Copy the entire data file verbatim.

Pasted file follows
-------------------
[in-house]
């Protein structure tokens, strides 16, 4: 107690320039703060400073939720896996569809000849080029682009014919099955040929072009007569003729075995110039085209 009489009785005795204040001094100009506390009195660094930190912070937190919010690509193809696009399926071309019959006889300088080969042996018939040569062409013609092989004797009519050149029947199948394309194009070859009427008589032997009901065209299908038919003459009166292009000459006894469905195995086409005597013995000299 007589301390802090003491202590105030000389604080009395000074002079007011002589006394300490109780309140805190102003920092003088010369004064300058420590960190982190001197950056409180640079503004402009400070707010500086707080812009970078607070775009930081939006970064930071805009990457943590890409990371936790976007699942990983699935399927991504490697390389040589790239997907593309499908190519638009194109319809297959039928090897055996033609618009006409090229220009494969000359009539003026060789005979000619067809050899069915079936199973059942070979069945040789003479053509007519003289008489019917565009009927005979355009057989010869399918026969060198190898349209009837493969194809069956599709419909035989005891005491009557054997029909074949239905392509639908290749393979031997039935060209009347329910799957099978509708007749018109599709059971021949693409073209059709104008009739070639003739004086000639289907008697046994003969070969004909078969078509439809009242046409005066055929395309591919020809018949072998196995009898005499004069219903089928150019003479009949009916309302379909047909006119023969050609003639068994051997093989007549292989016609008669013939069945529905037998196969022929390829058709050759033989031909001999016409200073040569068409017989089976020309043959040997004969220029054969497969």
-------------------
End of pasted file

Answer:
[in-house]
């Protein structure tokens, strides 16, 4: 107690320039703060400073939720896996569809000849080029682009014919099955040929072009007569003729075995110039085209 009489009785005795204040001094100009506390009195660094930190912070937190919010690509193809696009399926071309019959006889300088080969042996018939040569062409013609092989004797009519050149029947199948394309194009070859009427008589032997009901065209299908038919003459009166292009000459006894469905195995086409005597013995000299 007589301390802090003491202590105030000389604080009395000074002079007011002589006394300490109780309140805190102003920092003088010369004064300058420590960190982190001197950056409180640079503004402009400070707010500086707080812009970078607070775009930081939006970064930071805009990457943590890409990371936790976007699942990983699935399927991504490697390389040589790239997907593309499908190519638009194109319809297959039928090897055996033609618009006409090229220009494969000359009539003026060789005979000619067809050899069915079936199973059942070979069945040789003479053509007519003289008489019917565009009927005979355009057989010869399918026969060198190898349209009837493969194809069956599709419909035989005891005491009557054997029909074949239905392509639908290749393979031997039935060209009347329910799957099978509708007749018109599709059971021949693409073209059709104008009739070639003739004086000639289907008697046994003969070969004909078969078509439809009242046409005066055929395309591919020809018949072998196995009898005499004069219903089928150019003479009949009916309302379909047909006119023969050609003639068994051997093989007549292989016609008669013939069945529905037998196969022929390829058709050759033989031909001999016409200073040569068409017989089976020309043959040997004969220029054969497969």